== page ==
But if it is, agency is not removed, despite your argument .

The point however is that an agent that takes an action is succesfully using their will. If you put in yourself into a situation knowing what you will choose

If there is only one thing you can choose, as a result of determinism, then you lack freedom of choice in the libertarian sense. Whether you know what you will choose is not very relevant.

That did make me hone my intuitions. I appear to have implicitly assumed that causing will have a single effect. But I would actually be somewhat fine with multiple mutually exclusive effects as long as there is "effection structure" (which I am less sure what it even means). But having the options open because "missing implementation" is not fine. If your plan is "2. ???? 3. PROFIT" it is not a plan at all.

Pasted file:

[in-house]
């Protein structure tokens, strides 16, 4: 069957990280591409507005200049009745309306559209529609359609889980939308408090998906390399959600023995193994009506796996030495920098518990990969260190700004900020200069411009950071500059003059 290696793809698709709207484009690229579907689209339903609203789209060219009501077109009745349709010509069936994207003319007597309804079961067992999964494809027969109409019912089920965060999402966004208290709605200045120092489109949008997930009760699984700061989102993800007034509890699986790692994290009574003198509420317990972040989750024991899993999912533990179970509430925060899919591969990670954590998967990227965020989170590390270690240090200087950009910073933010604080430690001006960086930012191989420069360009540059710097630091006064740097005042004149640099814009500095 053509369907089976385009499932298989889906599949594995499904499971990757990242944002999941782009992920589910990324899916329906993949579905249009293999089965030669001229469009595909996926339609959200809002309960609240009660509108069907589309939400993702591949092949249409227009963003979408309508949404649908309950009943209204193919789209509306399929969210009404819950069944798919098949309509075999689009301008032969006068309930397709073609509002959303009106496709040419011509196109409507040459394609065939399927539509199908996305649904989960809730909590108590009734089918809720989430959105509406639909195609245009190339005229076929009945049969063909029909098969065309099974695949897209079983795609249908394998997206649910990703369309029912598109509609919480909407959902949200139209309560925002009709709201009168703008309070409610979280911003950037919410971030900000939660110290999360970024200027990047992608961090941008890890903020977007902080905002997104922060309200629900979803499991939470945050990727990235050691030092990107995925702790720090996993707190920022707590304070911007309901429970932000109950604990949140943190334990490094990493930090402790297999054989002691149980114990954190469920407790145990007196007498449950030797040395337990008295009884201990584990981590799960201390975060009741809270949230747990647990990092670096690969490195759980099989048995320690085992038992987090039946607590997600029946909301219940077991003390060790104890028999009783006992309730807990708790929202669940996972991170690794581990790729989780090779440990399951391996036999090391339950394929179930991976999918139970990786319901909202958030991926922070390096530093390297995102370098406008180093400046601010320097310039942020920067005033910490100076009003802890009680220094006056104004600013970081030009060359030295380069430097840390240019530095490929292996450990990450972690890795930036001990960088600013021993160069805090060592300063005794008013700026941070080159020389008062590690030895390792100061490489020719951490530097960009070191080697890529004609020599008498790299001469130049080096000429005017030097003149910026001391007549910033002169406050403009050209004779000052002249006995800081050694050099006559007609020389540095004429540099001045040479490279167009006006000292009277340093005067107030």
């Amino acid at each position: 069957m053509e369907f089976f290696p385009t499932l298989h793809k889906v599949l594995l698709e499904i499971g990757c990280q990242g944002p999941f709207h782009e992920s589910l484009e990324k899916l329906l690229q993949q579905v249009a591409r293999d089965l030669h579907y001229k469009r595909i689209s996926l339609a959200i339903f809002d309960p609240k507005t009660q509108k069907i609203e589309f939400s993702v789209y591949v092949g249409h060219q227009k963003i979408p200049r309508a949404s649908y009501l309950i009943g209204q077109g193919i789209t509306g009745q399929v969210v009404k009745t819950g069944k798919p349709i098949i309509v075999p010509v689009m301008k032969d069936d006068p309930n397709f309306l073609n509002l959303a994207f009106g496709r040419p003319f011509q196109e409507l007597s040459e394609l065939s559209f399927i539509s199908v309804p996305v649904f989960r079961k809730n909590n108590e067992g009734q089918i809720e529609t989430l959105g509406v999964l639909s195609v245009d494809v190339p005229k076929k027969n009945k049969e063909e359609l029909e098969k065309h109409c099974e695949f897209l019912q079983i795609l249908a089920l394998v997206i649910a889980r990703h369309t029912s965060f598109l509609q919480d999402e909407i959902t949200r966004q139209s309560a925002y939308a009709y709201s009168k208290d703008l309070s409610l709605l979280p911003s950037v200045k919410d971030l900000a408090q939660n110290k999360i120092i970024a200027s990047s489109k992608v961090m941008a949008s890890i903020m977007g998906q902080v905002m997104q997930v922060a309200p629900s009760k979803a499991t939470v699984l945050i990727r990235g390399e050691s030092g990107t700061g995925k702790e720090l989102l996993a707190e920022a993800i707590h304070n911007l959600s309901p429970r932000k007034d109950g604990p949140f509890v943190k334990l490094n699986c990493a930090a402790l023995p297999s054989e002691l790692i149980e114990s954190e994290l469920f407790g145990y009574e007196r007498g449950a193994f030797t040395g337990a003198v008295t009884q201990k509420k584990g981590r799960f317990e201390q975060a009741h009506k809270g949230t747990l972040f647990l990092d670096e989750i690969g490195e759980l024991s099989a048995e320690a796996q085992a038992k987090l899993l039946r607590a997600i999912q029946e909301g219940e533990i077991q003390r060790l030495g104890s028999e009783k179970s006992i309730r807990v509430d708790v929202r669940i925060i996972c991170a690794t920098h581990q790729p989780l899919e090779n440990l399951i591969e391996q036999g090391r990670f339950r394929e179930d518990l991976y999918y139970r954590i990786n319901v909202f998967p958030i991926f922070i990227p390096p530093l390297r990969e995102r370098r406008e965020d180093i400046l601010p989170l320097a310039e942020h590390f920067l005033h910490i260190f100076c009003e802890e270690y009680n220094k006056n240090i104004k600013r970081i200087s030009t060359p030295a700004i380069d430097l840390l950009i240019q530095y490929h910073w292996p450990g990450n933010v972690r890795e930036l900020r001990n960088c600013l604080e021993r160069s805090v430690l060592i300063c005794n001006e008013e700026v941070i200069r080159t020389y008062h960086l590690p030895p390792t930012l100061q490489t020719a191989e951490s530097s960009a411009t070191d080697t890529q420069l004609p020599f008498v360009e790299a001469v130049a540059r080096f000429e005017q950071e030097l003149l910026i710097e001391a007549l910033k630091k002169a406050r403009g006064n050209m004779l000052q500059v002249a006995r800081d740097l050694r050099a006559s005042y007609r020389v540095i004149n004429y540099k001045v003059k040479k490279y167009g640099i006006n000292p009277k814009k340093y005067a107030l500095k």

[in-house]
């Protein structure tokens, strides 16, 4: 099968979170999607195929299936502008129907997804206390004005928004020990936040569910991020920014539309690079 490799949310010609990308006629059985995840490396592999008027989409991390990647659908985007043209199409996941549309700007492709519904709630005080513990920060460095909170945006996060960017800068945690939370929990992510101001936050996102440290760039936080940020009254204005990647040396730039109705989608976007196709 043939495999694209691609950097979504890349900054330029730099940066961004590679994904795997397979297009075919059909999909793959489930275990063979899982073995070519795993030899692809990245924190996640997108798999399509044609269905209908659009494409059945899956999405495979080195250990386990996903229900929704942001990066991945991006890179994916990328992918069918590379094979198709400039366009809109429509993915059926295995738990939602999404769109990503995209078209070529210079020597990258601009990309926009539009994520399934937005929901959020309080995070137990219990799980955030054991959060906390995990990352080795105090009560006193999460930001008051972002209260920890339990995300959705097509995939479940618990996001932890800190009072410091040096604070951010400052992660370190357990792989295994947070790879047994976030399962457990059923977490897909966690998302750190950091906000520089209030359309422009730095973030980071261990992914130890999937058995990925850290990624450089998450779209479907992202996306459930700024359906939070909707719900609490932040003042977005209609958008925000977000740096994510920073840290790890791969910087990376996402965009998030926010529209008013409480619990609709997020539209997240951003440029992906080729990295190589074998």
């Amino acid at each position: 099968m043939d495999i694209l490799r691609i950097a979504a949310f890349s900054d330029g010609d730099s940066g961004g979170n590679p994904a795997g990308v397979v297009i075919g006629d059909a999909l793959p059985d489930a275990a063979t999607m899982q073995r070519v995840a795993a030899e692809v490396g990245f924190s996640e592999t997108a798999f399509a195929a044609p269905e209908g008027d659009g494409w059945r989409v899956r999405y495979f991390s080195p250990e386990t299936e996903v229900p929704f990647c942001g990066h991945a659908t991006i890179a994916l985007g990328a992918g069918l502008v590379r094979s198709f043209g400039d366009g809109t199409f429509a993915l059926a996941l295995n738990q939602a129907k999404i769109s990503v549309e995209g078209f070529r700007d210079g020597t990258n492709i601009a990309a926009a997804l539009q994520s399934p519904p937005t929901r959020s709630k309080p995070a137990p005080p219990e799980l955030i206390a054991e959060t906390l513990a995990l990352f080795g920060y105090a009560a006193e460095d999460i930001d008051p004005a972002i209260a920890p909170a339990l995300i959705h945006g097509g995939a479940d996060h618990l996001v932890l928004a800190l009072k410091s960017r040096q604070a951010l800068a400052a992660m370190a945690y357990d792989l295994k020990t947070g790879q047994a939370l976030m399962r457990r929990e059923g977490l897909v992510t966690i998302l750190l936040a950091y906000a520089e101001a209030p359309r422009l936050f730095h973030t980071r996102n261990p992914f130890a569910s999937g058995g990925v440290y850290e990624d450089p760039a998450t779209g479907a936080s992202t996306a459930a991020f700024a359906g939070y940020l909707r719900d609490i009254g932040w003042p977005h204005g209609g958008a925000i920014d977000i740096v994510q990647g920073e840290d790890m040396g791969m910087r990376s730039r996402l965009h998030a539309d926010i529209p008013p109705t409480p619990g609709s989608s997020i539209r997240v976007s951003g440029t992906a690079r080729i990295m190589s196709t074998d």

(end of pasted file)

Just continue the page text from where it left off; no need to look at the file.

The choice of what options are permissible is clearly an agentic choice. But I have a hard time swallowing that a truly random step could be a part of a things "character". If rain conditions on whether I will take a umbrella with me, its the athmosphere which is a not-me that is deciding between those scenarios (I can only decide that I am going to sensibly monitor the rain). The coin flip if it is not pseudorandom I would be unsure but lean on that it is not part of the strategicing or decision process. Yet at the same time it feels like a bit of my body could have such flakey character, which could on principle be part of the cognitiive machinery. Feels like it needs to be noised and can't make for a structural part for the actual function of it.